TEL-People, language and poetry

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With regard to TEL-Tribes I’ve gone a bit anthropological. Not as in going back through the centuries because TEL-People are relatively new but other defining features of an anthropological study include physical characteristics, environmental and social relations, and above all, culture.

Two previous posts The Invisible Tribes and Territories of the TEL-People and Why don’t I speak French explored what it means to be afflicted blessed with the acronym TEL. The story continues and today’s post is about communication.

TEL people speak a number of languages.

There are layers of technology language starting with code and ending with Help-desk-speak. TEL-People might be positioned anywhere on this continuum. Then there are the languages of teaching and of how students learn from multiple perspectives i.e. staff who teach and support learning, everyone else and students themselves. TEL-People need to be multi-lingual and segue from one to another in chameleon fashion. The problem is how the language of technology tends to align to a positivist view of the world while everyone else tends towards more interpretative approaches.

Compare these.

  • Illegal object
  • Address violation
  • Bad Command
  • Abort – Retry – Fail

with

  • Well, it all depends what you mean by
    • technology enhanced learning
    • student engagement
    • pedagogic innovation
    • excellence in teaching

aw-snap

Where language complicates issues the TEL-People can get caught up in the misunderstandings of others.  In a sector where words matter, there is a tendency for some to seek out a more obscure vocabulary in order to demonstrate their academic significance. At a time when more people than ever are being offered the opportunity to experience a higher education, should we not be seeking to simplify communication. rather than complexify  it.

There’s an art and a skill to clear writing. Not dumbing down but looking for ways to transmit messages unambiguously which don’t have the reader reaching for a dictionary or simply giving up. TEL-People tread a fine line between the binary approach of technology, black or white, yes or no, and the endless shades and permutations of educational research.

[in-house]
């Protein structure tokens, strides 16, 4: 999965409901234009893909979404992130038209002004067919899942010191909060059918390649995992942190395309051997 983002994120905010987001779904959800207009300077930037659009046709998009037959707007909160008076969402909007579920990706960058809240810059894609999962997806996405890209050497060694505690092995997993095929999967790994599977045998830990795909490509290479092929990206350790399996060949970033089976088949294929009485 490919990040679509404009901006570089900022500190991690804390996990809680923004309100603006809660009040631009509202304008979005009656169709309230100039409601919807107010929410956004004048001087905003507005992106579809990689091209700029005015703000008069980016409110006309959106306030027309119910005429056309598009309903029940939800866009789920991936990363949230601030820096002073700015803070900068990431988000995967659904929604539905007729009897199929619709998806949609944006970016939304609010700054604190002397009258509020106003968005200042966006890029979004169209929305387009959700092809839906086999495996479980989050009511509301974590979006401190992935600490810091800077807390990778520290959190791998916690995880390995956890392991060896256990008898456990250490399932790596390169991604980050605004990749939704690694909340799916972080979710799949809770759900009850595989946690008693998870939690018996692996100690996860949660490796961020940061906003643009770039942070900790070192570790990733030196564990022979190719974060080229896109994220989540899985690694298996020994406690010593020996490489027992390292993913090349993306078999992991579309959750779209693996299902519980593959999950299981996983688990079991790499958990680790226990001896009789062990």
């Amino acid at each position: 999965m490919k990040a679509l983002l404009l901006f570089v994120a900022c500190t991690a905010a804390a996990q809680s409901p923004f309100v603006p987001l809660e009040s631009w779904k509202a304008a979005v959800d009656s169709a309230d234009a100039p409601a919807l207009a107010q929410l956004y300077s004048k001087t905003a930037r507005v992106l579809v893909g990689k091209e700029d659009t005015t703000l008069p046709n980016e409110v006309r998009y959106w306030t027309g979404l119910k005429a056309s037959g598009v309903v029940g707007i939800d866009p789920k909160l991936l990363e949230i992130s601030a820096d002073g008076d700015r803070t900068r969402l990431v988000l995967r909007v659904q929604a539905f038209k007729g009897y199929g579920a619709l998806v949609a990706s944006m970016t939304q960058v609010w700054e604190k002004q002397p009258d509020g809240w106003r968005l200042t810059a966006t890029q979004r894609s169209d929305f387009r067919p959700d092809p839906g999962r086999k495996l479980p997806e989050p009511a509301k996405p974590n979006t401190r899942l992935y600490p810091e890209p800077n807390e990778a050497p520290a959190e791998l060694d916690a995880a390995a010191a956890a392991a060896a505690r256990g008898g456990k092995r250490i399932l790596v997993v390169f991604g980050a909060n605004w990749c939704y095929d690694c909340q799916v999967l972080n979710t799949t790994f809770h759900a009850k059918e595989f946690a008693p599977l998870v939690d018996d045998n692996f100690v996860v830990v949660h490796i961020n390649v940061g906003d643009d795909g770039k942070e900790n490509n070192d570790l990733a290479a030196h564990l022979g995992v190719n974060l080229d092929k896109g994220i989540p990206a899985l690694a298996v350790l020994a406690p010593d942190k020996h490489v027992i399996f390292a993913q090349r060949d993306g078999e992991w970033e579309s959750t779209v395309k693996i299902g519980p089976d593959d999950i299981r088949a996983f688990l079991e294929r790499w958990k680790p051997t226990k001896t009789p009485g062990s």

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Image by Simon Rae 

Academia is an environment which is always looking for new ways to say old things. On the CreativeHE Community this week  the topic is Exploring Creative Pedagogies and Learning Ecologies. One question asked was the difference between ‘pedagogies‘ and ‘ecologies‘ compared to ‘creative teaching methods‘ and ‘learning environments‘. As a TEL-Person I thought they were different ways of saying the same things. Crossing disciplines in my work I see this often. Maybe by re-framing what we already have in new sets of clothes we can encourage people to review and rethink what has gone before. Or maybe it just alienates. This is the problem with language. Meaning and interpretation are not always the same and when it comes to learning and teaching the TEL-People have to be at home within the full range of potential possibilities.

It’s not too far a leap from the elitism of words to poetry. Yes, TEL-People can be poets too…

School nearly killed verse for me.  Alexander Pope did not translate well to an inner city comprehensive.  The curriculum today is more contemporary but for too many people school was the beginning and the end of poetry for pleasure and fun.

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Sam Illingworth and I aim to change this. Every Friday lunch time we will be bringing you a poem to have with your sandwiches or chips. Subscribe to our site https://poetryfeedhe.wordpress.com or find us on Twitter #poetryfeedHE for opportunities to read, reflect and share your thoughts. Yes, PoetryfeedHE begins today.

‘You could do much worse than have lunch with a verse.’

We hope you’re hungry!

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